By Diana Miranda
July 17, 2020
Diana Miranda, a rising senior at Rhodes College and current MIA intern, shares her perspective on growing up undocumented, the discourse around DACA, and the intersection of immigration with race-, class-, and gender-based oppression.
On June 18, the Supreme Court released its much-anticipated decision regarding the legality of the Trump administration rescinding DACA (Deferred Action for Childhood Arrivals). All across the nation, Dreamers, allies, and supporters celebrated – DACA Continues. As a DACA recipient myself, I felt like I was finally able to breathe after years of holding my breath. The years following the Trump administration’s decision to rescind DACA in September 2017 have been full of uncertainty. It is frightening and strange seeing your future fought out on such a great scale. More so, it is difficult to even imagine your future when you don’t know if you will still be able to legally work, maintain your job in your field, or if you will be able to enter the job market after you graduate from high school or college. For now – we can at least rest a little easier knowing that our status as DACA recipients is maintained for the time being.
While I reflected on the decision, on our temporary victory, I thought about how much is left to do and my uncertain future. While this has been a victory, it doesn’t feel right to celebrate when I think about all of the undocumented folks who never had the privilege to have DACA, who never had even the temporary shield against deportation, the security of employment authorization, and the other benefits that come with this status. It also doesn’t feel right to celebrate knowing the limitations of DACA and how it was never really enough. Will I have to continue living my life in 2-year increments? Will I always have to worry that these two years might be the last years I have temporary protection?
I am entering my junior year of college and the time to decide my future is drawing closer and closer. Although I’ve mostly known what I want to do since I was in high school, the path to getting there feels uncertain. My dream is to be an immigration attorney, but I am also interested in civil rights litigation and defending labor rights. Working at Mid-South Immigration Advocates over the past ~2 years has solidified my desire to practice immigration law and given me hope for my future, as well as the future of immigration justice.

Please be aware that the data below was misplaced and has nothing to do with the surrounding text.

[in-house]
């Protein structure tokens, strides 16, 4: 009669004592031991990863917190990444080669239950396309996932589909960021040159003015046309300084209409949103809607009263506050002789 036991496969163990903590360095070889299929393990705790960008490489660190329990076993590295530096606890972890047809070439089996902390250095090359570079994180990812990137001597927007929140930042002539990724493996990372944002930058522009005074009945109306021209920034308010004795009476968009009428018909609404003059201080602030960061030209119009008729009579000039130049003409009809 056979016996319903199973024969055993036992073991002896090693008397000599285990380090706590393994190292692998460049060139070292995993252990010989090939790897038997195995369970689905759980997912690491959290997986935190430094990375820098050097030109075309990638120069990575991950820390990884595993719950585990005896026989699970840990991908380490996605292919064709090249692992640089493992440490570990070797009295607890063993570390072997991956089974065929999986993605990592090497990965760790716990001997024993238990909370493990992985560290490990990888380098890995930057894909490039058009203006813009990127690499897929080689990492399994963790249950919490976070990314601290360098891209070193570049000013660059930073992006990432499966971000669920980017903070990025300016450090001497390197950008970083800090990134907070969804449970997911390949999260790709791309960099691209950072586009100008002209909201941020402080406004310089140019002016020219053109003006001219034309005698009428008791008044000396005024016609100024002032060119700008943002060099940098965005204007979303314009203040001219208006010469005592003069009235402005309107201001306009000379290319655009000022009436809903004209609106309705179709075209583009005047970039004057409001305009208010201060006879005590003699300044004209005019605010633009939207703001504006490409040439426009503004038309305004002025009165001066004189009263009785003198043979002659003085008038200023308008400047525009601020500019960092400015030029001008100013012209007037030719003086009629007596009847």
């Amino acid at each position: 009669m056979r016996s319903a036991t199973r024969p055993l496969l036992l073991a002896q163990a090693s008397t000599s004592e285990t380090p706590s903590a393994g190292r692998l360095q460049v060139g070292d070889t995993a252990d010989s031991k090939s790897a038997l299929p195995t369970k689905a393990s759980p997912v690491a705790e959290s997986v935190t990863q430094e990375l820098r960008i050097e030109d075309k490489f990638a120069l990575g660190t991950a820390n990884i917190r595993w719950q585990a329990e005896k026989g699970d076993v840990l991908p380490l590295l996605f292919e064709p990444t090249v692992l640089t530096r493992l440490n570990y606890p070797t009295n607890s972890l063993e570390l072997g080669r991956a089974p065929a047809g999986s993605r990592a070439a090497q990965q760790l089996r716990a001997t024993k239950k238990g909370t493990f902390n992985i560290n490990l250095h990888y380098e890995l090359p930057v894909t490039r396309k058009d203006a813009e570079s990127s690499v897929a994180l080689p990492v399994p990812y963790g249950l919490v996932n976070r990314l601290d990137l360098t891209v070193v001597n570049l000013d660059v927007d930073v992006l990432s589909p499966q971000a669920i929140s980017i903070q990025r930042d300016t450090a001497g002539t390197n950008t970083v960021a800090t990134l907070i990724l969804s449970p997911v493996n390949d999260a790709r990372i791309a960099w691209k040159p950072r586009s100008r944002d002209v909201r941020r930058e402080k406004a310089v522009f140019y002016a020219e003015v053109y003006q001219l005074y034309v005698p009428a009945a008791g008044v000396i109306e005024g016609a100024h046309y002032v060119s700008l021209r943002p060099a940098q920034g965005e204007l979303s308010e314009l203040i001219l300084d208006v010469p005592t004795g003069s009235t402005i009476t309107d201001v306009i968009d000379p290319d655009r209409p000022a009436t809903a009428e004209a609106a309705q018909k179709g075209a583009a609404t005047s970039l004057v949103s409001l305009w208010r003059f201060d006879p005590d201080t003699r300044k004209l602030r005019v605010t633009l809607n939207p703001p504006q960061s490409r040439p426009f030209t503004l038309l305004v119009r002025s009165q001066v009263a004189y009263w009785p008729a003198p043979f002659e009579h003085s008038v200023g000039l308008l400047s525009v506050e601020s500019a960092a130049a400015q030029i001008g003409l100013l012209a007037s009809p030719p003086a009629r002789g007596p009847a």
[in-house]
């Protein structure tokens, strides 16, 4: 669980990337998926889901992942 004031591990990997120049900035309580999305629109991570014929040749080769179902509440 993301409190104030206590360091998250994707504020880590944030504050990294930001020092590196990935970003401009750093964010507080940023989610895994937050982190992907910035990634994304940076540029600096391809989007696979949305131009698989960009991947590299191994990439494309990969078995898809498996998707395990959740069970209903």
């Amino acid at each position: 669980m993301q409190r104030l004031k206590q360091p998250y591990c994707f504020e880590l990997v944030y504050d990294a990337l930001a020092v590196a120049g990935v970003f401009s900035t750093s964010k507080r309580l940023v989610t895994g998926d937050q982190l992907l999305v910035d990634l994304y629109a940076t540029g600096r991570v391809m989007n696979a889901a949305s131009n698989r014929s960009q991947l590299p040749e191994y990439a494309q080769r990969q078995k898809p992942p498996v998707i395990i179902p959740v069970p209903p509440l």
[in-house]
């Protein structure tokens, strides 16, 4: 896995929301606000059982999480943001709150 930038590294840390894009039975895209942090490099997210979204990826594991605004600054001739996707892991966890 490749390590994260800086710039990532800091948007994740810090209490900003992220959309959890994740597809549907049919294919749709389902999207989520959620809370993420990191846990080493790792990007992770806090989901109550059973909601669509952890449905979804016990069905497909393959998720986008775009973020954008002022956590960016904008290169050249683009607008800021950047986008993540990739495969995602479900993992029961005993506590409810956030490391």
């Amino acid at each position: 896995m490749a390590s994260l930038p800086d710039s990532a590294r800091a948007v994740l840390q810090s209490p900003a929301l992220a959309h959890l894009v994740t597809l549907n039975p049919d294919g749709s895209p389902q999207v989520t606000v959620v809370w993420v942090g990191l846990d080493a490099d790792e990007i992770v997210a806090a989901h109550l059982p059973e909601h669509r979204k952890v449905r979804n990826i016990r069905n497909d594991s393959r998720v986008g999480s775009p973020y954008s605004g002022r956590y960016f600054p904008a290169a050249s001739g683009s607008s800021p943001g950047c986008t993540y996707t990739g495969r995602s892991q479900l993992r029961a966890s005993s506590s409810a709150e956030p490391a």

My life would be debated in classrooms, there would be think pieces written about people like me, I would always belong to the collective Dreamer, and my life would contribute to the “illegal immigrant” narrative.
I originally became interested in immigration legal work because of my own experiences with the immigration legal system. My parents, older siblings, and I are/were all undocumented for most of my life. When I was about 12-13 years old, my dad was arrested for an outstanding warrant from many years ago that he had no knowledge about. This incident snowballed into a process that would weigh over us for many years. Shortly after his arrest, he was turned over to ICE and sent to an immigration detention center where he would await deportation proceedings. Looking back at that time, it is very difficult to remember the details. I was young; I did not really understand what was going on, and was somewhat sheltered from reality. The gravity of the situation did not really settle in until a couple of years later when my dad faced his first court appearance.
When you grow up undocumented, in an undocumented family, there are certain things that just become part of normal life for you. You become complacent with the situation at hand. You become used to the hurdles and obstacles that make up your daily life. But little by little you become politicized. I’m not sure when this happened to me. Maybe it was when I realized that most people do not have to worry about their dad being deported while entering their teenage years and adjusting to high school. Maybe it started in the classroom, where we debated whether it was okay for my family to be in this country or not. When my peers were allowed to question my existence in this country. Or when those around me were getting their driver licenses, but I couldn’t because I didn’t have any status.
It was through the news and media, that I understood that I was a member of a political and social group known as Dreamers – undocumented folks who were brought to the United States as children, raised in this country, but lacked the rights of citizens. I was not a part of the original cohort of Dreamers, they organized when I was in my infancy, in the early 2000s. Dreamers came to prominence again in 2010-2011, when the DREAM Act was introduced into congress, but not approved. The organizers, activists, and “ordinary people” who made up the Dreamer movement were the ones who marched, protested, petitioned, and fought so that we, as a collective, could have a different future. Their struggles culminated with the institution of DACA by the Obama administration in 2012. I was 11 years old at the time, so I did not qualify for the status yet, nor did I fully understand what it meant. But afterward, there was a security in my family that I had never known before. As I grew older, I at least knew that I would be able to legally work, drive, and live – something that I did not have before.